My lungs are burning as I gasp for breath in the thin mountain air of Mount Kinabalu. I have been climbing for two hours in the darkness and I ask myself repeatedly, why am I doing this? My husband Dave has talked me into conquering Mount Kinabalu, Borneo but I am having my doubts.
Am I actually capable of making it to the summit of one of South East Asia’s Highest Peaks?
Where is Mount Kinabalu?
This 4095 metre mammoth mountain is a 2-hour bus ride from Kota Kinabalu, the capital of Sabah, Malaysian Borneo’s northern province.
As we ride along the winding mountain road, its unmistakable figure comes into view. The dark jagged rock of Mount Kinabalu is a sharp contrast to the lush surrounding jungle and it’s an intimidating sight rising out of the deep valley. My heart races just a bit faster and a burning question creeps into my mind. “Am really going to climb that tomorrow?”
Left alone on the side of the road, we haul our packs onto our backs and walk anxiously towards the Mount Kinabalu park headquarters to book our trek.
It is an easy task to secure a spot on tomorrow’s climb. The parks staff takes care of everything. Just tell them that you want to climb the mountain, and they supply the guide, sell you your permits and book your rooms.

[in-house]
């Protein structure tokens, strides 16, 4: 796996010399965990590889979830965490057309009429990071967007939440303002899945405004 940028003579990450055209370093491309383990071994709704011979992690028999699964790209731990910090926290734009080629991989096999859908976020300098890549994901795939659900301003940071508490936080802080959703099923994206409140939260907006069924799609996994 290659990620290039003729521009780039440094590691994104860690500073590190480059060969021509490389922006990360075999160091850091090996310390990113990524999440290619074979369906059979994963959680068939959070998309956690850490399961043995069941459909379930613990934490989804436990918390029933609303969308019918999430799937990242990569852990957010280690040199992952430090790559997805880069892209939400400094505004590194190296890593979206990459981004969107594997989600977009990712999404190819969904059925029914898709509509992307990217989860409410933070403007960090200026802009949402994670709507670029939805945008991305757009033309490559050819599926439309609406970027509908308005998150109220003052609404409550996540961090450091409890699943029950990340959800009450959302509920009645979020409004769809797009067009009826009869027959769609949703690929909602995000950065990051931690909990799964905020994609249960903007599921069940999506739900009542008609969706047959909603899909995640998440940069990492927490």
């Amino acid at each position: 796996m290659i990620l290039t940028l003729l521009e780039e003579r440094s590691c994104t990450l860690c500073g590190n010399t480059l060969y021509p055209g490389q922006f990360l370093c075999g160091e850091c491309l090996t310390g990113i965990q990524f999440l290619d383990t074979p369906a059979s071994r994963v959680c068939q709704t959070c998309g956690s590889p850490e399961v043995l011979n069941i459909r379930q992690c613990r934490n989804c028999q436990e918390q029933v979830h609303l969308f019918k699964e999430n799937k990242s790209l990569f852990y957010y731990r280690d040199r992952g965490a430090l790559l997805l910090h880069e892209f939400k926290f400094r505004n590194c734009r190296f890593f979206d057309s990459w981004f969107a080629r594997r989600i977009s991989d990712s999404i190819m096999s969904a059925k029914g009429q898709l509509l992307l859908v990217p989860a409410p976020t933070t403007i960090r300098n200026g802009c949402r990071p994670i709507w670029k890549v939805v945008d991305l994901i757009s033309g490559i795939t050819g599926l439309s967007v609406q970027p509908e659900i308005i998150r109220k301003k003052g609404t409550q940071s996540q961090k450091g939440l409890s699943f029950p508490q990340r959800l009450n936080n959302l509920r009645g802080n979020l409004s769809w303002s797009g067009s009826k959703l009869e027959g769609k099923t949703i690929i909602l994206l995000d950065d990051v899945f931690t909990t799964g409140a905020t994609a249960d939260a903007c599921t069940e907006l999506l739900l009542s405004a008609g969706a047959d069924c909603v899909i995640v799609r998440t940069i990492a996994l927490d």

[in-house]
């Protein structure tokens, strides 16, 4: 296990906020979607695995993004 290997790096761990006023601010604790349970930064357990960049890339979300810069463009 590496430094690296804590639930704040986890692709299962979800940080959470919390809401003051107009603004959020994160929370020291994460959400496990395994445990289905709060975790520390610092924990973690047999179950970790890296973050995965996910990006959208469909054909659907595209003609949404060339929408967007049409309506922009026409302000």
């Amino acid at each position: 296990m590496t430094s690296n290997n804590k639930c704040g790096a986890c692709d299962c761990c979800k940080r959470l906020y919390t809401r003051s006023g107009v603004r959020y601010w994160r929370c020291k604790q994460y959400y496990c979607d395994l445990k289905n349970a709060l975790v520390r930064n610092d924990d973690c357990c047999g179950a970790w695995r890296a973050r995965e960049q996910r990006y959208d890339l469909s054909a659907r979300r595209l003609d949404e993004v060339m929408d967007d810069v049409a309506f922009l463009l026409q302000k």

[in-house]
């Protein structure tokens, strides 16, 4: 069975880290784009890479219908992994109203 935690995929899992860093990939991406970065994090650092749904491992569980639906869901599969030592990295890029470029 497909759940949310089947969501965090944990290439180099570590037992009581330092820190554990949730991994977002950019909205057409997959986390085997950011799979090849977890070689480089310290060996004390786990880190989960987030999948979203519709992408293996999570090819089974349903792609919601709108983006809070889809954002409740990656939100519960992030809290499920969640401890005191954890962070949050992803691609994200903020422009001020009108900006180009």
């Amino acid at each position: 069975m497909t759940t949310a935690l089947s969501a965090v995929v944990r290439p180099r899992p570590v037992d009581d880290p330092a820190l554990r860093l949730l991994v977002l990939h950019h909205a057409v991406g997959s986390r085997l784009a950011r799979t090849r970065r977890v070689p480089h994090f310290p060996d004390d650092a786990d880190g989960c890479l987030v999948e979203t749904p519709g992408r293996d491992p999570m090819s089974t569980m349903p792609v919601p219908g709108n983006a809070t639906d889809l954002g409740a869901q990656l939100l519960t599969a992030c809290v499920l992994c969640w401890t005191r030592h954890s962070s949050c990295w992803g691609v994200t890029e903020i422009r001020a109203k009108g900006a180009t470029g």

After signing our waivers, we settle into our cozy dorm to organize our packs for the two days ahead. We managed to piece together hats, gloves and jackets, by accepting handouts and frantically shopping in Kuala Lumpur on Malaysia’s mainland. We feel ready to face the near freezing temperatures of Kinabalu’s summit.
The Mount Kinabalu Climb
The first day of our Mount Kinabalu climb starts at 7:30 a.m. We meet our guide and the other members of our group for the first time. A mini van takes us to Timpohon Gate at the base of the mountain where our journey begins.
Our climb up to Mount Kinabalu’s Summit lasts for two days. Within the first 5 minutes; I am already exhausted. My small daypack weighs heavy on my back as porters whiz by. They carrygiant barrels and cumbersome loads to supply the resthouse of Laban Rata at 3500 metres. It makes me appreciate the high cost of bottled water. Mount Kinabalu’s face is a steep grade and climbing the high steps is a struggle, but the views make it all worthwhile.
A wondrous sit of rolling mountains of dense jungle under a vibrant blue sky blanketed with fluffy white clouds greets us.
Like climbing mountains? Read our trek up to Mount Everest Base Camp
Upon reaching Laban Rata; our resting spot for the night, we gratefully relax until dinner at sunset. Mount Kinabalu stretches above the clouds and we bask in the heat as we laze on the warm granite rock.
Sunset on Mount Kinabalu
The sky is ablaze with fiery reds and pinks illuminating the clouds pillowed below. We are on the top of Malaysia on South East Asia’s highest peak.
The mood is festive. But there is no staying up late or partying. The summit push starts early and we need all the rest we can get.
Make sure to pack layers